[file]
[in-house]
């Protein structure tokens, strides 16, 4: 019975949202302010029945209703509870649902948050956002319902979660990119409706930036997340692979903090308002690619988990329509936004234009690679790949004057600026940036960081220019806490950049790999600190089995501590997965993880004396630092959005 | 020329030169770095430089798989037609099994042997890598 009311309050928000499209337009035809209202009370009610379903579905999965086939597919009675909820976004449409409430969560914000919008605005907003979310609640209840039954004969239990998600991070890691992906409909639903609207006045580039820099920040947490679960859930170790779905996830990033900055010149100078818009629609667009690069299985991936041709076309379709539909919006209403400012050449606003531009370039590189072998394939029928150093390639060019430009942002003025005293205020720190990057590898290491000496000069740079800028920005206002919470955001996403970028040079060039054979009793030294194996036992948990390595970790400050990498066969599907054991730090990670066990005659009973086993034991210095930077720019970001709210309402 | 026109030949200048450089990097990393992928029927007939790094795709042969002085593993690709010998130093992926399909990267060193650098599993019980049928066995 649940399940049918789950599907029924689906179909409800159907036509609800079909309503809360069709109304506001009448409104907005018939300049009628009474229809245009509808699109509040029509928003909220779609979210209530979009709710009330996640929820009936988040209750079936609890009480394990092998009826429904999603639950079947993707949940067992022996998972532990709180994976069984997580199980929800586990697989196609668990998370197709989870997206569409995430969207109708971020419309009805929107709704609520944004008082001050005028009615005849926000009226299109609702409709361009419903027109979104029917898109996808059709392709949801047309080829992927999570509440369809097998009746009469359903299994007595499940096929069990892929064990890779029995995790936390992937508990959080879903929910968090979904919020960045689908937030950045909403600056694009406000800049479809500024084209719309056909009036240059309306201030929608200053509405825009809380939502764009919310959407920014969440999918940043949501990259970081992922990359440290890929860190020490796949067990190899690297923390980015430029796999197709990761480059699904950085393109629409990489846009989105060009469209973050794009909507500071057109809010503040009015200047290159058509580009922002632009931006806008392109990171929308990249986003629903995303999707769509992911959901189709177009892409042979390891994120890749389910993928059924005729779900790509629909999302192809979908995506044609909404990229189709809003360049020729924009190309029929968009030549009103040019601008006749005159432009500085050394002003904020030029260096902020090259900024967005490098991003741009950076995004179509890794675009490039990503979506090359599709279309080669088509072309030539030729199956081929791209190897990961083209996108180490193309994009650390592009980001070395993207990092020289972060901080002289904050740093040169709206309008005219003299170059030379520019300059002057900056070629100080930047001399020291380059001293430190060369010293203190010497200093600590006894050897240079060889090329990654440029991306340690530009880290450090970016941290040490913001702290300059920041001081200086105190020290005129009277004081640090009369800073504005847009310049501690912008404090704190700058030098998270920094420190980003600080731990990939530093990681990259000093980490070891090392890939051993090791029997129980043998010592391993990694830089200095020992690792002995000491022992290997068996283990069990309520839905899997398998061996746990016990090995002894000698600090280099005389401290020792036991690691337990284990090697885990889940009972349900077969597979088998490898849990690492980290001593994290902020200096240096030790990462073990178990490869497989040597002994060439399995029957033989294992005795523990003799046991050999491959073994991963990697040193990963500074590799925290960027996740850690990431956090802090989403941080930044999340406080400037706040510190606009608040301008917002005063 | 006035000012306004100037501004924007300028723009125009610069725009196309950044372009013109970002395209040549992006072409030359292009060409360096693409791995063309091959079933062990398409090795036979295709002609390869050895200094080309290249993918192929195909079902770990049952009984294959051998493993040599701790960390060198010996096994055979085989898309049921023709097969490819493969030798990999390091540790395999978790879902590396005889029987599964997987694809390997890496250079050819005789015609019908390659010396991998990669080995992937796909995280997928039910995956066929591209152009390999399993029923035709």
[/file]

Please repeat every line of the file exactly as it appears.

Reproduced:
[in-house]
């Protein structure tokens, strides 16, 4: 019975949202302010029945209703509870649902948050956002319902979660990119409706930036997340692979903090308002690619988990329509936004234009690679790949004057600026940036960081220019806490950049790999600190089995501590997965993880004396630092959005 | 020329030169770095430089798989037609099994042997890598 009311309050928000499209337009035809209202009370009610379903579905999965086939597919009675909820976004449409409430969560914000919008605005907003979310609640209840039954004969239990998600991070890691992906409909639903609207006045580039820099920040947490679960859930170790779905996830990033900055010149100078818009629609667009690069299985991936041709076309379709539909919006209403400012050449606003531009370039590189072998394939029928150093390639060019430009942002003025005293205020720190990057590898290491000496000069740079800028920005206002919470955001996403970028040079060039054979009793030294194996036992948990390595970790400050990498066969599907054991730090990670066990005659009973086993034991210095930077720019970001709210309402 | 026109030949200048450089990097990393992928029927007939790094795709042969002085593993690709010998130093992926399909990267060193650098599993019980049928066995 649940399940049918789950599907029924689906179909409800159907036509609800079909309503809360069709109304506001009448409104907005018939300049009628009474229809245009509808699109509040029509928003909220779609979210209530979009709710009330996640929820009936988040209750079936609890009480394990092998009826429904999603639950079947993707949940067992022996998972532990709180994976069984997580199980929800586990697989196609668990998370197709989870997206569409995430969207109708971020419309009805929107709704609520944004008082001050005028009615005849926000009226299109609702409709361009419903027109979104029917898109996808059709392709949801047309080829992927999570509440369809097998009746009469359903299994007595499940096929069990892929064990890779029995995790936390992937508990959080879903929910968090979904919020960045689908937030950045909403600056694009406000800049479809500024084209719309056909009036240059309306201030929608200053509405825009809380939502764009919310959407920014969440999918940043949501990259970081992922990359440290890929860190020490796949067990190899690297923390980015430029796999197709990761480059699904950085393109629409990489846009989105060009469209973050794009909507500071057109809010503040009015200047290159058509580009922002632009931006806008392109990171929308990249986003629903995303999707769509992911959901189709177009892409042979390891994120890749389910993928059924005729779900790509629909999302192809979908995506044609909404990229189709809003360049020729924009190309029929968009030549009103040019601008006749005159432009500085050394002003904020030029260096902020090259900024967005490098991003741009950076995004179509890794675009490039990503979506090359599709279309080669088509072309030539030729199956081929791209190897990961083209996108180490193309994009650390592009980001070395993207990092020289972060901080002289904050740093040169709206309008005219003299170059030379520019300059002057900056070629100080930047001399020291380059001293430190060369010293203190010497200093600590006894050897240079060889090329990654440029991306340690530009880290450090970016941290040490913001702290300059920041001081200086105190020290005129009277004081640090009369800073504005847009310049501690912008404090704190700058030098998270920094420190980003600080731990990939530093990681990259000093980490070891090392890939051993090791029997129980043998010592391993990694830089200095020992690792002995000491022992290997068996283990069990309520839905899997398998061996746990016990090995002894000698600090280099005389401290020792036991690691337990284990090697885990889940009972349900077969597979088998490898849990690492980290001593994290902020200096240096030790990462073990178990490869497989040597002994060439399995029957033989294992005795523990003799046991050999491959073994991963990697040193990963500074590799925290960027996740850690990431956090802090989403941080930044999340406080400037706040510190606009608040301008917002005063 | 006035000012306004100037501004924007300028723009125009610069725009196309950044372009013109970002395209040549992006072409030359292009060409360096693409791995063309091959079933062990398409090795036979295709002609390869050895200094080309290249993918192929195909079902770990049952009984294959051998493993040599701790960390060198010996096994055979085989898309049921023709097969490819493969030798990999390091540790395999978790879902590396005889029987599964997987694809390997890496250079050819005789015609019908390659010396991998990669080995992937796909995280997928039910995956066929591209152009390999399993029923035709």